It’s almost impossible to overstate how rapidly technological advances are transforming the way we work and communicate. For example, organizations are not only embracing mobile devices that allow employees to work remotely, but a growing number are encouraging staff to do so whenever possible.
Consequently, companies and their employees are creating, sharing and storing information at unprecedented levels. Data flows between our smartphones, tablets and laptops, creating an increased potential for overlap between our personal and professional lives.
This revolution in technology and communication has presented widespread business opportunities, empowering companies to develop better products and services, and offering them the chance to stay competitive by collaborating on a global scale.
But just as information sharing has flourished, the risks to personal and professional privacy have grown. A recent spate of high-level corporate data breaches – from major retailers to online service providers – has shone a spotlight on the challenge of data management and security in an era of online shopping, worldwide connectivity, collaborative innovation and flexible work arrangements. The emergence of cloud computing and the bring-your-own-device (BYOD) trend have only exacerbated the problem. I’m left wondering if BYOD could be viewed by some as Bring Your Own Disaster.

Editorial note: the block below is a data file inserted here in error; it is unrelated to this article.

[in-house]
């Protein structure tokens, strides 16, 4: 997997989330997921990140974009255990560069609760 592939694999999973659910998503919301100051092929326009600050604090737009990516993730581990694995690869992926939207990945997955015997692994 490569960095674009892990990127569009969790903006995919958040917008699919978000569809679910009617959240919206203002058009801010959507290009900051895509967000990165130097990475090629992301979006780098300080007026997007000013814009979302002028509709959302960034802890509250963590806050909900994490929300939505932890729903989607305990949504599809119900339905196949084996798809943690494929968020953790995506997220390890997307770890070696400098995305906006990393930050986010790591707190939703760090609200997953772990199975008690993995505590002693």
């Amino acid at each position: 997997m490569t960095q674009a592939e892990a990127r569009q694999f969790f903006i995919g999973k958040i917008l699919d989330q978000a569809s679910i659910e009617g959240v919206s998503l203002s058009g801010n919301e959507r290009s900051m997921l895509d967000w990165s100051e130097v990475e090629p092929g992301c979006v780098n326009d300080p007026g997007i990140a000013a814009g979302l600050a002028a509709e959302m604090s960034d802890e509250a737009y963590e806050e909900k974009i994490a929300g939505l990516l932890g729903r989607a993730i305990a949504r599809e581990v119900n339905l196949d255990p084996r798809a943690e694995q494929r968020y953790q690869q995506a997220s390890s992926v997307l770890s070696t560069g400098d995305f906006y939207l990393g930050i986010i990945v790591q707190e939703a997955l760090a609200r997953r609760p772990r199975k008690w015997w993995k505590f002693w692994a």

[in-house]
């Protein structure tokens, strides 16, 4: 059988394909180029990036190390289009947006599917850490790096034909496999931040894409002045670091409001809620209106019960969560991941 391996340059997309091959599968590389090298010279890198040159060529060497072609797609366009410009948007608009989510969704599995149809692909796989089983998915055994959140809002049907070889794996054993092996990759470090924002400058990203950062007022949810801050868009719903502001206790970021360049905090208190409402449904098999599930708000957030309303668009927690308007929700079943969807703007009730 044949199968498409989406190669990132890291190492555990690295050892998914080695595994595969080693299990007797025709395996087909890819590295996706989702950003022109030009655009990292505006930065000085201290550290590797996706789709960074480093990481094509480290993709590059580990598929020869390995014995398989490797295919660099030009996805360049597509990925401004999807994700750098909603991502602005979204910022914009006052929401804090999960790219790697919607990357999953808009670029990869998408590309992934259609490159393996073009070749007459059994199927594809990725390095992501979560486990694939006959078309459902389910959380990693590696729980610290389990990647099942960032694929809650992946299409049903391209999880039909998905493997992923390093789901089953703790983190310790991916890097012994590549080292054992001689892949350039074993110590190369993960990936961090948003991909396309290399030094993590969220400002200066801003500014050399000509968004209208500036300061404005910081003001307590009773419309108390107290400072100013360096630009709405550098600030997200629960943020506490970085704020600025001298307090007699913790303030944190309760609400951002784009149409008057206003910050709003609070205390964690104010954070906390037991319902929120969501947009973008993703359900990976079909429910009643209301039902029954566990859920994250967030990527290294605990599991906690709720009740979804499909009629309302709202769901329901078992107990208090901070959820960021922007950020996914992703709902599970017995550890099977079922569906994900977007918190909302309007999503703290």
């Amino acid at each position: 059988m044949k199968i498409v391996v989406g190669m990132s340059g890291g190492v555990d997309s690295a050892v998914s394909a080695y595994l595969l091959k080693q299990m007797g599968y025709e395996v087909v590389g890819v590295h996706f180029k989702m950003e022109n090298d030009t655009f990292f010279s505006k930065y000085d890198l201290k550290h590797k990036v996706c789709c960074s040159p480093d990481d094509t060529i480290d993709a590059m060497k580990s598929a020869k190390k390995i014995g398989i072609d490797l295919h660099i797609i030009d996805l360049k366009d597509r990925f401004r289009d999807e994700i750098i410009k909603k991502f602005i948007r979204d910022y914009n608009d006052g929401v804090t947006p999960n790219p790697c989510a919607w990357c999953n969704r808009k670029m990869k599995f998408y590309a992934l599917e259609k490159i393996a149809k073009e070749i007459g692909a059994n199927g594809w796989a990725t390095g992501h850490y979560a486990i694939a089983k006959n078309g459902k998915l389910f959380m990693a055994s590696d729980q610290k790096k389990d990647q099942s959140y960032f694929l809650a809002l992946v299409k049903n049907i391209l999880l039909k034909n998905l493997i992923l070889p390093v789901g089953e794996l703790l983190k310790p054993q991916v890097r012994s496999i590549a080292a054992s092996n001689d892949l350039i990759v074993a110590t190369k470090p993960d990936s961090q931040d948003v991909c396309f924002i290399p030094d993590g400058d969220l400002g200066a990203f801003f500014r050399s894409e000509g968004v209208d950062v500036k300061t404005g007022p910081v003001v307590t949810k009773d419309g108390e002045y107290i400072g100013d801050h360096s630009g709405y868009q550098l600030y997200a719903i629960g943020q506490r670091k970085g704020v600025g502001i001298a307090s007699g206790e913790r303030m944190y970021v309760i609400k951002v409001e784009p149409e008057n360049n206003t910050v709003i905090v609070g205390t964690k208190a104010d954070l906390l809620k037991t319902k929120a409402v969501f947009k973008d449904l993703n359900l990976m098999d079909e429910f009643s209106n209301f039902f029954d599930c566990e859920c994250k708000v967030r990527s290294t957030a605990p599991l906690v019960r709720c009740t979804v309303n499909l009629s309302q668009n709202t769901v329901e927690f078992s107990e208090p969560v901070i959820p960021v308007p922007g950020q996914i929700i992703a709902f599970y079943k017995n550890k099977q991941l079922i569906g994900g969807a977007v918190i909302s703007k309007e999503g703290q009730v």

As a result, many business leaders are conflicted by the need to adopt mobility policies that manage data risk and improve bottom-line performance, while attracting millennial workers who demand technological and workplace flexibility. In this new reality, rigid data controls and rules simply don’t work. In fact, they defy the contemporary management ethos, which champions independence, decentralization, flexible supplier networks and free thinking.
Establishing a comfort level in a hyperconnected age is no easy task, but forward-thinking corporations are finding solutions to this dilemma. There are so many risk factors such as confidentiality, privacy, security, theft, competition and reputation. In my work with some of the world’s leading organizations, I’ve seen them take a more focused but balanced approach to digital security and leveraging technology – while meeting employee expectations of mobility and connectivity and still protecting data privacy and confidentiality. Here are three strategies to put your business on the right path.
1. Make confidentiality and security focal points of employee orientation and training
Forward-thinking organizations have employee onboarding processes that teach the importance of keeping data secure, while also describing their information management policies in detail. Highlighting the value of flexibility and mobility is a critical aspect of that training. Remind new staff that although protecting information is of paramount concern, that doesn’t mean it will compromise their ability to innovate and to work with colleagues, wherever they may be.